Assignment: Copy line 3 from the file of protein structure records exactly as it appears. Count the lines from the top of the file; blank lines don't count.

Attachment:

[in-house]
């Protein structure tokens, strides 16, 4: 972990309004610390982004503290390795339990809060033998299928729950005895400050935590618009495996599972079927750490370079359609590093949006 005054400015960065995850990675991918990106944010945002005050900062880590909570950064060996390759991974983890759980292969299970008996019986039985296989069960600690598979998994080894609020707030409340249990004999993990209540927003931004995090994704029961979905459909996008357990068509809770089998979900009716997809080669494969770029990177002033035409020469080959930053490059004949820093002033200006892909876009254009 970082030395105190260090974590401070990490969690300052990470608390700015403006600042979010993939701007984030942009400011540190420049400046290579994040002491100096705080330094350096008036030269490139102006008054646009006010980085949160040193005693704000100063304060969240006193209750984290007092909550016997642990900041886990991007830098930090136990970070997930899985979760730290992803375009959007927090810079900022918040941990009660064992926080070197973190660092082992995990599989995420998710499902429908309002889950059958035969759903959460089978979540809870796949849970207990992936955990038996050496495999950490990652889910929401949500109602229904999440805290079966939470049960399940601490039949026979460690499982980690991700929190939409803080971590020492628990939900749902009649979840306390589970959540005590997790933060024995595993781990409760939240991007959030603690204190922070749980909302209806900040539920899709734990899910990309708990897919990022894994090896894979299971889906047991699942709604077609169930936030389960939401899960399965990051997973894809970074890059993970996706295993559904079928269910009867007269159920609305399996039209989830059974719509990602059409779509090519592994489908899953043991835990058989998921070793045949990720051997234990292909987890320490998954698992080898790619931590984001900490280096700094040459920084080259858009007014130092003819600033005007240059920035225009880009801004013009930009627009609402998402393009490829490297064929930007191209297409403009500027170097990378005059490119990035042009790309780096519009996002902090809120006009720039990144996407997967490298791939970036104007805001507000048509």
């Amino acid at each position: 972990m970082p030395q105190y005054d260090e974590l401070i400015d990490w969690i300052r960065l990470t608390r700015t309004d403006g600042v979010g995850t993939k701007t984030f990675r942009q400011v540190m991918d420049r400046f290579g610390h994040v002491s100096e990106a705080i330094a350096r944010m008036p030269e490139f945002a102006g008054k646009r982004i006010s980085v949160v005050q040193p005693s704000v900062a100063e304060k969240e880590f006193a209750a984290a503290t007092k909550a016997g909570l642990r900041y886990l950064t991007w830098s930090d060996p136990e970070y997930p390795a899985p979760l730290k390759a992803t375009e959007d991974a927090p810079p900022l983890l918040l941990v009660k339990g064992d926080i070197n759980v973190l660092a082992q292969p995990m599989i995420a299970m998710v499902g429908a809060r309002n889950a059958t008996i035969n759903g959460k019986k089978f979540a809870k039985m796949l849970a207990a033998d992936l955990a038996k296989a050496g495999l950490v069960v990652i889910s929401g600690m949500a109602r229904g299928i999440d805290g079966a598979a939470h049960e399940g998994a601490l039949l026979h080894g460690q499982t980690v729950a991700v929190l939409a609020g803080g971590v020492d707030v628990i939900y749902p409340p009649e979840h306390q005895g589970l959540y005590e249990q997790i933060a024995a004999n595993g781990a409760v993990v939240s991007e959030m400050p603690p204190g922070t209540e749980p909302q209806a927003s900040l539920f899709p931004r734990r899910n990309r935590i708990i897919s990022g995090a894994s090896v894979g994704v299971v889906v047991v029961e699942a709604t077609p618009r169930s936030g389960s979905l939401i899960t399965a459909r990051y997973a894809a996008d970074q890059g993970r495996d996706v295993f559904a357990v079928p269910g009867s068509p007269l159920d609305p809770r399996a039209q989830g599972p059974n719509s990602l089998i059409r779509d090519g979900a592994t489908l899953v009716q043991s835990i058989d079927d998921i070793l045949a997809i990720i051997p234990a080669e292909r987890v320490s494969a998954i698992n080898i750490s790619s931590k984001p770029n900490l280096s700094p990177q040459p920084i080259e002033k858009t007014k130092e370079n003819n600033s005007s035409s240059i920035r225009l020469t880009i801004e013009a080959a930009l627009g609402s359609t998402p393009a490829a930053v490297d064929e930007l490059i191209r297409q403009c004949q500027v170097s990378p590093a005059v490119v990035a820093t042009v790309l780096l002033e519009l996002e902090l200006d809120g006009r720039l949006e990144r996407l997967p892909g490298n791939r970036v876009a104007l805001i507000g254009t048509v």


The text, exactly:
């Amino acid at each position: 972990m970082p030395q105190y005054d260090e974590l401070i400015d990490w969690i300052r960065l990470t608390r700015t309004d403006g600042v979010g995850t993939k701007t984030f990675r942009q400011v540190m991918d420049r400046f290579g610390h994040v002491s100096e990106a705080i330094a350096r944010m008036p030269e490139f945002a102006g008054k646009r982004i006010s980085v949160v005050q040193p005693s704000v900062a100063e304060k969240e880590f006193a209750a984290a503290t007092k909550a016997g909570l642990r900041y886990l950064t991007w830098s930090d060996p136990e970070y997930p390795a899985p979760l730290k390759a992803t375009e959007d991974a927090p810079p900022l983890l918040l941990v009660k339990g064992d926080i070197n759980v973190l660092a082992q292969p995990m599989i995420a299970m998710v499902g429908a809060r309002n889950a059958t008996i035969n759903g959460k019986k089978f979540a809870k039985m796949l849970a207990a033998d992936l955990a038996k296989a050496g495999l950490v069960v990652i889910s929401g600690m949500a109602r229904g299928i999440d805290g079966a598979a939470h049960e399940g998994a601490l039949l026979h080894g460690q499982t980690v729950a991700v929190l939409a609020g803080g971590v020492d707030v628990i939900y749902p409340p009649e979840h306390q005895g589970l959540y005590e249990q997790i933060a024995a004999n595993g781990a409760v993990v939240s991007e959030m400050p603690p204190g922070t209540e749980p909302q209806a927003s900040l539920f899709p931004r734990r899910n990309r935590i708990i897919s990022g995090a894994s090896v894979g994704v299971v889906v047991v029961e699942a709604t077609p618009r169930s936030g389960s979905l939401i899960t399965a459909r990051y997973a894809a996008d970074q890059g993970r495996d996706v295993f559904a357990v079928p269910g009867s068509p007269l159920d609305p809770r399996a039209q989830g599972p059974n719509s990602l089998i059409r779509d090519g979900a592994t489908l899953v009716q043991s835990i058989d079927d998921i070793l045949a997809i990720i051997p234990a080669e292909r987890v320490s494969a998954i698992n080898i750490s790619s931590k984001p770029n900490l280096s700094p990177q040459p920084i080259e002033k858009t007014k130092e370079n003819n600033s005007s035409s240059i920035r225009l020469t880009i801004e013009a080959a930009l627009g609402s359609t998402p393009a490829a930053v490297d064929e930007l490059i191209r297409q403009c004949q500027v170097s990378p590093a005059v490119v990035a820093t042009v790309l780096l002033e519009l996002e902090l200006d809120g006009r720039l949006e990144r996407l997967p892909g490298n791939r970036v876009a104007l805001i507000g254009t048509v």